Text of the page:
As part of their Daily Download meetings, which all employees are expected to attend, Apple stores began to present anti-union briefings.
It is illegal in Australia to hold such ‘captive meetings’ to present anti-union messaging, so Apple claimed the anti-union part of the meeting was ‘voluntary’, and that staff could leave if they wished. However, as one employee pointed out, anyone who chose to walk out of the meeting at that point would make themselves a target.
Apple then tried to rush through a new enterprise agreement with below-inflation wage rises and clauses that could see workers work up to 60 hours a week without overtime. This led to the Australian Services Union (ASU) and the Shop Distributive and Allied Employees Association (SDA) taking Apple to the Fair Work Commission, on 26 August 2022, for breaching good faith bargaining principles.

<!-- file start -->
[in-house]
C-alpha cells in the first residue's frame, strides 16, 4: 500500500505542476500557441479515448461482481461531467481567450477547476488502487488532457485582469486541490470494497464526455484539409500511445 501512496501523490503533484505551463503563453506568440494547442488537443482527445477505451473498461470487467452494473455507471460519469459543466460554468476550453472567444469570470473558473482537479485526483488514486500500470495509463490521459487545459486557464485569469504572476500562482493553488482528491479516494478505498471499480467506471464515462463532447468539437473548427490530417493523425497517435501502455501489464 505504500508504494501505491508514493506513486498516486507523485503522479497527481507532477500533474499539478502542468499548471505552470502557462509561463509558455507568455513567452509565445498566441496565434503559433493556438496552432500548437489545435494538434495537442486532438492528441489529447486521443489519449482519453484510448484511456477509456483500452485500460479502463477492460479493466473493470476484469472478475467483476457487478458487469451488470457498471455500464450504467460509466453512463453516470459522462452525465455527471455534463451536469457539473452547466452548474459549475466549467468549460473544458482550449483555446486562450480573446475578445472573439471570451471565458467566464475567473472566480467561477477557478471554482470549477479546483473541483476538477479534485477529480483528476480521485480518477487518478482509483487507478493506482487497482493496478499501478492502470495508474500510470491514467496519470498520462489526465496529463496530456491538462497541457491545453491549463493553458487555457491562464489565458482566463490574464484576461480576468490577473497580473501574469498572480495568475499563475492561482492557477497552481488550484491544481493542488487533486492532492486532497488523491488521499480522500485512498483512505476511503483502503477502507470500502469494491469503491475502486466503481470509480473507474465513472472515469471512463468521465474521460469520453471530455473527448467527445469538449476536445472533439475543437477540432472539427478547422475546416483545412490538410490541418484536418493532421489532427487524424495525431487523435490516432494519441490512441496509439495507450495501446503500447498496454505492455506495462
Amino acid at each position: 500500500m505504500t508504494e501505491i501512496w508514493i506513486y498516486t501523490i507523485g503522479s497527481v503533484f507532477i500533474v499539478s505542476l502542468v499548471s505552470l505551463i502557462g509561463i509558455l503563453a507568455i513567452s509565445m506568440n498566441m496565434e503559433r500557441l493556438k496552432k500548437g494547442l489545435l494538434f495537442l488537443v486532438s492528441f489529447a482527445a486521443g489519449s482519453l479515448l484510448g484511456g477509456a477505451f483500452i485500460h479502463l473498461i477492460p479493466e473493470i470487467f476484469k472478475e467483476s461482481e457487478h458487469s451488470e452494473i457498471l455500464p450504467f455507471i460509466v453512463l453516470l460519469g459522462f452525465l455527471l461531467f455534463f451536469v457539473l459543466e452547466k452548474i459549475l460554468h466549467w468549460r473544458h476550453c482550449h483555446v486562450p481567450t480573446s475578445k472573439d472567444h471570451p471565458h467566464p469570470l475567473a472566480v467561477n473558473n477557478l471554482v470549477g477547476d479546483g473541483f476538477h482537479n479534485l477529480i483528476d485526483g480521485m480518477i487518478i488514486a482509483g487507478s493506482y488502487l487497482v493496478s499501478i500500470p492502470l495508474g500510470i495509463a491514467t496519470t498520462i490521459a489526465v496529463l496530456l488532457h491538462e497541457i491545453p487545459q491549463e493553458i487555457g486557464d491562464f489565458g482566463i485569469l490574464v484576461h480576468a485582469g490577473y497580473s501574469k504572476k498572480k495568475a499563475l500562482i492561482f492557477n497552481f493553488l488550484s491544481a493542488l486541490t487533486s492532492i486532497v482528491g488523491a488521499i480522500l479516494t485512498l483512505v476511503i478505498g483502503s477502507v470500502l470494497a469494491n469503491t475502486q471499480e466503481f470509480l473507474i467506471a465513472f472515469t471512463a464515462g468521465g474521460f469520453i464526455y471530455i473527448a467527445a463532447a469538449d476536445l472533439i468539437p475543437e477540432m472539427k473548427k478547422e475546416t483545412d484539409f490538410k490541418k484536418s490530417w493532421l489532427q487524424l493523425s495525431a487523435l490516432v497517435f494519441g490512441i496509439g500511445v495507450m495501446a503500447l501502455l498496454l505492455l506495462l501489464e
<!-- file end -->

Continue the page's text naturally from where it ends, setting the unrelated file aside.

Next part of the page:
The unions pointed out that staff were only made aware of the agreement on 3 August, and Apple refused requests to extend consultation with employees beyond 19 August. Apple also denied entry to union representatives at one of its stores.